Mesa Capital Partners

Apartment market drives Mesa Capital’s growth


Tom Bell: “You used to buy your first house at 26. Now it’s more like 36.”

Douglas Sams

Commercial Real Estate Editor-Atlanta Business Chronicle

Three years ago, and his fellow principals at Mesa Capital Partners knew they had a chance to time the apartment market right. But, they may have never expected they’d work on $1 billion of new developments and acquisitions over that span. That’s how busy the firm has been since 2011. Expect the deals to keep coming.

Mesa Capital has three properties on the market, two under contract and four in development. It just raised another $75 million for more acquisitions and development across the Southeast. Its portfolio now exceeds 5,300 units.

Mesa Capital has raised a total of $215 million for the ongoing expansion. As other Atlanta-based real estate companies focused on apartments also grow — Cortland Partners, Pollack Shores — Mesa Capital has found its niche.

“We are fairly opportunistic,” Bell said.

About 70 percent of the latest round of funding Mesa Capital Partners has raised will be spent on acquisitions, the rest on development.

Mesa Capital will remain active in Atlanta, where rents and occupancy continue to soar in pockets of the metro region, including the central Perimeter. Some estimates put rent growth there at close to 4 percent.

Job growth has also picked up in Atlanta over the past year, particularly in the professional services sector and among technology companies.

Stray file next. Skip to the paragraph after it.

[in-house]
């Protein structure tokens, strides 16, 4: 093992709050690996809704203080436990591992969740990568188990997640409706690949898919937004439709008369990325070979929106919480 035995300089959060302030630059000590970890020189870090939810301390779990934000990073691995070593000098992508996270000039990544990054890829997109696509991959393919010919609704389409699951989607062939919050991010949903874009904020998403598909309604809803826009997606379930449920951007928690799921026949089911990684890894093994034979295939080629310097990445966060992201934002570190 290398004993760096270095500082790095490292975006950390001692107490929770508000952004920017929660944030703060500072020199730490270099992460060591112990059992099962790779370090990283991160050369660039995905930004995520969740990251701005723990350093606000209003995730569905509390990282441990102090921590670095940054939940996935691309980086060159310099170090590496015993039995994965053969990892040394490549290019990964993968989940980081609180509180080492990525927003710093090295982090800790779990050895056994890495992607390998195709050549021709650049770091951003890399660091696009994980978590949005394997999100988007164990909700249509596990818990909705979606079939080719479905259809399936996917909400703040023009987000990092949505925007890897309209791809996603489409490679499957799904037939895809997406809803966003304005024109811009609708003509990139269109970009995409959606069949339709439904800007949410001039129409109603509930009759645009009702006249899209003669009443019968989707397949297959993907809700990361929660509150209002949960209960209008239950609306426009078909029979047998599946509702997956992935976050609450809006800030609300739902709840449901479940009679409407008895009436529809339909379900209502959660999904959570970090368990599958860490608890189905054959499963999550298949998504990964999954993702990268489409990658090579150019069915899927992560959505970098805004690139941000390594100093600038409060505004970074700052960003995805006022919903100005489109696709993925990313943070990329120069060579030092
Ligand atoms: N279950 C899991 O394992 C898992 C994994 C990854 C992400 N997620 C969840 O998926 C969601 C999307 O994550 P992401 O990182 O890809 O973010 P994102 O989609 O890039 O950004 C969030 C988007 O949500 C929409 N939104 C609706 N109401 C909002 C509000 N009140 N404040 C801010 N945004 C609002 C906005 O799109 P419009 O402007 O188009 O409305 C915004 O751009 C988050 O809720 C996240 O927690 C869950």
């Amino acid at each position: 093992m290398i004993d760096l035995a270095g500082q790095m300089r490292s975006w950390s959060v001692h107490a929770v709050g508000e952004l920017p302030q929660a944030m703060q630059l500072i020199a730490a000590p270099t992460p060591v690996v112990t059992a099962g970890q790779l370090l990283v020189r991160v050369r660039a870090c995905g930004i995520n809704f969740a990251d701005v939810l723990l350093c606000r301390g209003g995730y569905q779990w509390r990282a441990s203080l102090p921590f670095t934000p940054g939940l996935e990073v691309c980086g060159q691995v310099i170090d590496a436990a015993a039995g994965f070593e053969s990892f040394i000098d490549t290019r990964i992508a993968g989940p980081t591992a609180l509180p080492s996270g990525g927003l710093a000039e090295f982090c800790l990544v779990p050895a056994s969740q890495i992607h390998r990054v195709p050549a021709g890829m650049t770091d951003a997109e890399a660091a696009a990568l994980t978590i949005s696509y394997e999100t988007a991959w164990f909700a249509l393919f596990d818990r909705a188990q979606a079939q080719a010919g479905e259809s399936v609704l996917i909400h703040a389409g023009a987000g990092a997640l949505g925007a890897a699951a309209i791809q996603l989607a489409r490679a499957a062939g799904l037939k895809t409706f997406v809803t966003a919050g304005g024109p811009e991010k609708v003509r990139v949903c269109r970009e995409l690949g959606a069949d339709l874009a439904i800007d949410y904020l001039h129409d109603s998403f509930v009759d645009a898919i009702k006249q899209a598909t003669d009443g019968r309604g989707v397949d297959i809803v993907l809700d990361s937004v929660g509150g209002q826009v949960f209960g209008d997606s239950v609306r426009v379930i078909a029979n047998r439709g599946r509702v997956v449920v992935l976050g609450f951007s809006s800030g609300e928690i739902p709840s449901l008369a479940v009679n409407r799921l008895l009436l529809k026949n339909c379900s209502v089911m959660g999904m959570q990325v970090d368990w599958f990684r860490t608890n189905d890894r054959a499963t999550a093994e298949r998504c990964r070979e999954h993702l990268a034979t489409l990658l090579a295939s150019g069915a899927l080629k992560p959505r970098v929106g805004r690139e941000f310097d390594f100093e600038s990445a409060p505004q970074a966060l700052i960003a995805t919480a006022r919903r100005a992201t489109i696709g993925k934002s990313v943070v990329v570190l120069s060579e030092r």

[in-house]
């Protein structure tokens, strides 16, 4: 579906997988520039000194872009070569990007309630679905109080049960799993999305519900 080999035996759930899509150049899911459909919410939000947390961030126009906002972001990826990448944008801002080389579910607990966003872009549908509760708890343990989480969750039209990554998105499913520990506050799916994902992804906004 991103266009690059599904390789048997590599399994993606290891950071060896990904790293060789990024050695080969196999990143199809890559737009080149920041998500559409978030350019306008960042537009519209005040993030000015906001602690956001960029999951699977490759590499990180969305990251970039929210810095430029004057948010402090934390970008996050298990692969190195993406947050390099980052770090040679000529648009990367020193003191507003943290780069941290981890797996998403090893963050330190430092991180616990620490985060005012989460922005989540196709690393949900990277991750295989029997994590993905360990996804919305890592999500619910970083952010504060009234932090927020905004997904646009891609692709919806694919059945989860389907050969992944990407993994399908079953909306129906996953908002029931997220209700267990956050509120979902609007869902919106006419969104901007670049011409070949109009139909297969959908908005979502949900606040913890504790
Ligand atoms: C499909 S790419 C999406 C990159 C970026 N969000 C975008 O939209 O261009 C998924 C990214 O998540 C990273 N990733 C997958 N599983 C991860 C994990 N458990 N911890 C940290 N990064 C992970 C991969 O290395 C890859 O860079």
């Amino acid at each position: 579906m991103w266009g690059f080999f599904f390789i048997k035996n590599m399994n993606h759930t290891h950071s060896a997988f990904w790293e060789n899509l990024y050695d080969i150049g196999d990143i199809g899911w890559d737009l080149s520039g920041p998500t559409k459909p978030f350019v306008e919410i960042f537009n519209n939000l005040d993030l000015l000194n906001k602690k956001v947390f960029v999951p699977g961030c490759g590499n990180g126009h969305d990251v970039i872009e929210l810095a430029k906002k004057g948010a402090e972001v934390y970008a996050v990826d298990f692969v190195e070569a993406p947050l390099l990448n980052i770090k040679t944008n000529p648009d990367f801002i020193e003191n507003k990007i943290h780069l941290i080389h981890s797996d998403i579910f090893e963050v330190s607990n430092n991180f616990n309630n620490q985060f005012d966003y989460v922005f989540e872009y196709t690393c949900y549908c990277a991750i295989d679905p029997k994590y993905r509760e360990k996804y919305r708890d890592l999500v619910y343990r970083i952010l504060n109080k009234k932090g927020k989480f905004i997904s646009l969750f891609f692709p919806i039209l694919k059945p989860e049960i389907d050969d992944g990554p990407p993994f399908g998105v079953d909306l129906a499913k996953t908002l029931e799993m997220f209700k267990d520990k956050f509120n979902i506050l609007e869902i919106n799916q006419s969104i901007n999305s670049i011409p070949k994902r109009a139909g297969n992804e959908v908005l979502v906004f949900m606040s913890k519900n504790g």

But Mesa Capital is also drawn to cities such as Jacksonville, Fla., where the Mayo Clinic has been expanding. The University of North Florida has also become an economic engine for the region.

An apartment project Mesa Capital Partners acquired in Jacksonville increased its occupancy from 22 percent to 95 percent. Rents rose 13 percent.

Much the same is happening across many of the markets where Mesa Capital is active, including Greenville, S.C., and Asheville, N.C.

While the big institutional funds are pouring money into trophy projects in Atlanta — and paying prices close to or even higher than pre-recession values — it’s created an opportunity for Mesa Capital in the Southeast’s second-tier markets.

“Institutional capital hasn’t been going into Asheville, or Destin, or Jacksonville or Charleston,” Bell said.

Jeff Tucker, a managing partner with Mesa Capital, said, “Most of those markets are seeing great job growth.”

Rent growth is also reaching new highs in cities such as Atlanta and Jacksonville, said Zach Schaumburg, another principal with Mesa Capital. There’s more behind the resurgence of the apartment sector, though. And it starts with a cultural shift toward more of a rentership society.

Homeownership has reached a 19-year low, according to the U.S. Census Bureau. In contrast, national apartment occupancy reached 95 percent in May. It’s the first time that’s happened since 2008.

Another sign of the times: About 44 percent of all renters used to be homeowners.

Much of the demand for apartments is coming from millennials, or people in their 20s and 30s who make up the largest generation of Americans. Many are waiting longer to get married. Consider in 1983 about half of people between 18 years old and 34 years old were married. Today, it’s closer to 30 percent, according to estimates.

Homeownership for Americans under the age of 35 is at its lowest level on record.

“You used to buy your first house at 26,” Bell said. “Now it’s more like 36.”

In 2011, two years after leaving Cousins Properties Inc. as its CEO, Bell jumped back into the real estate business — his first love.

Bell and five other partners formed Mesa Capital, initially raising $40 million to acquire distressed apartment properties.

The partners included former Georgia-Pacific CEO Pete Correll and former Cousins Properties director John Mack, who also served as CEO of Morgan Stanley until 2009.